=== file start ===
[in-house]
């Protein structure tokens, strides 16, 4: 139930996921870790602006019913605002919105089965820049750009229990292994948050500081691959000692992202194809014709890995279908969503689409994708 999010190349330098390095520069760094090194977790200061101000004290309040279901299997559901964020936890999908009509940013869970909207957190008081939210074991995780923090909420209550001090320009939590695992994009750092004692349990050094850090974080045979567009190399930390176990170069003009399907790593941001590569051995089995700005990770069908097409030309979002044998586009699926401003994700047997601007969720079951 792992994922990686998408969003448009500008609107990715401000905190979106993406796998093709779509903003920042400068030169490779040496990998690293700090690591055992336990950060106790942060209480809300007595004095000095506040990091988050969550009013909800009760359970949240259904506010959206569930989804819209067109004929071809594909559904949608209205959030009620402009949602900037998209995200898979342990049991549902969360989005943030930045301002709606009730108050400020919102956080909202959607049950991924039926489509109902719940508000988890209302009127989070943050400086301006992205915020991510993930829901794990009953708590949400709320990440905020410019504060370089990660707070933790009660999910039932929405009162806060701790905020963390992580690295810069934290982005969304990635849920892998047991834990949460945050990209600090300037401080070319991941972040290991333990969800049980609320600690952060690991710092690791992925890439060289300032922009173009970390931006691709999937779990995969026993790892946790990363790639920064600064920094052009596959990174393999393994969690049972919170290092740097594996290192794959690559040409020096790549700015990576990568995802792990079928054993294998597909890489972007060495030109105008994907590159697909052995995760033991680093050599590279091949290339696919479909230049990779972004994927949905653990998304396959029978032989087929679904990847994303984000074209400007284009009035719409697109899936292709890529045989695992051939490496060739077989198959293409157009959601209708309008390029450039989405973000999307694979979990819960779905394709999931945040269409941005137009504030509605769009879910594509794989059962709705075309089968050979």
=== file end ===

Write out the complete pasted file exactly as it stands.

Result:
[in-house]
């Protein structure tokens, strides 16, 4: 139930996921870790602006019913605002919105089965820049750009229990292994948050500081691959000692992202194809014709890995279908969503689409994708 999010190349330098390095520069760094090194977790200061101000004290309040279901299997559901964020936890999908009509940013869970909207957190008081939210074991995780923090909420209550001090320009939590695992994009750092004692349990050094850090974080045979567009190399930390176990170069003009399907790593941001590569051995089995700005990770069908097409030309979002044998586009699926401003994700047997601007969720079951 792992994922990686998408969003448009500008609107990715401000905190979106993406796998093709779509903003920042400068030169490779040496990998690293700090690591055992336990950060106790942060209480809300007595004095000095506040990091988050969550009013909800009760359970949240259904506010959206569930989804819209067109004929071809594909559904949608209205959030009620402009949602900037998209995200898979342990049991549902969360989005943030930045301002709606009730108050400020919102956080909202959607049950991924039926489509109902719940508000988890209302009127989070943050400086301006992205915020991510993930829901794990009953708590949400709320990440905020410019504060370089990660707070933790009660999910039932929405009162806060701790905020963390992580690295810069934290982005969304990635849920892998047991834990949460945050990209600090300037401080070319991941972040290991333990969800049980609320600690952060690991710092690791992925890439060289300032922009173009970390931006691709999937779990995969026993790892946790990363790639920064600064920094052009596959990174393999393994969690049972919170290092740097594996290192794959690559040409020096790549700015990576990568995802792990079928054993294998597909890489972007060495030109105008994907590159697909052995995760033991680093050599590279091949290339696919479909230049990779972004994927949905653990998304396959029978032989087929679904990847994303984000074209400007284009009035719409697109899936292709890529045989695992051939490496060739077989198959293409157009959601209708309008390029450039989405973000999307694979979990819960779905394709999931945040269409941005137009504030509605769009879910594509794989059962709705075309089968050979």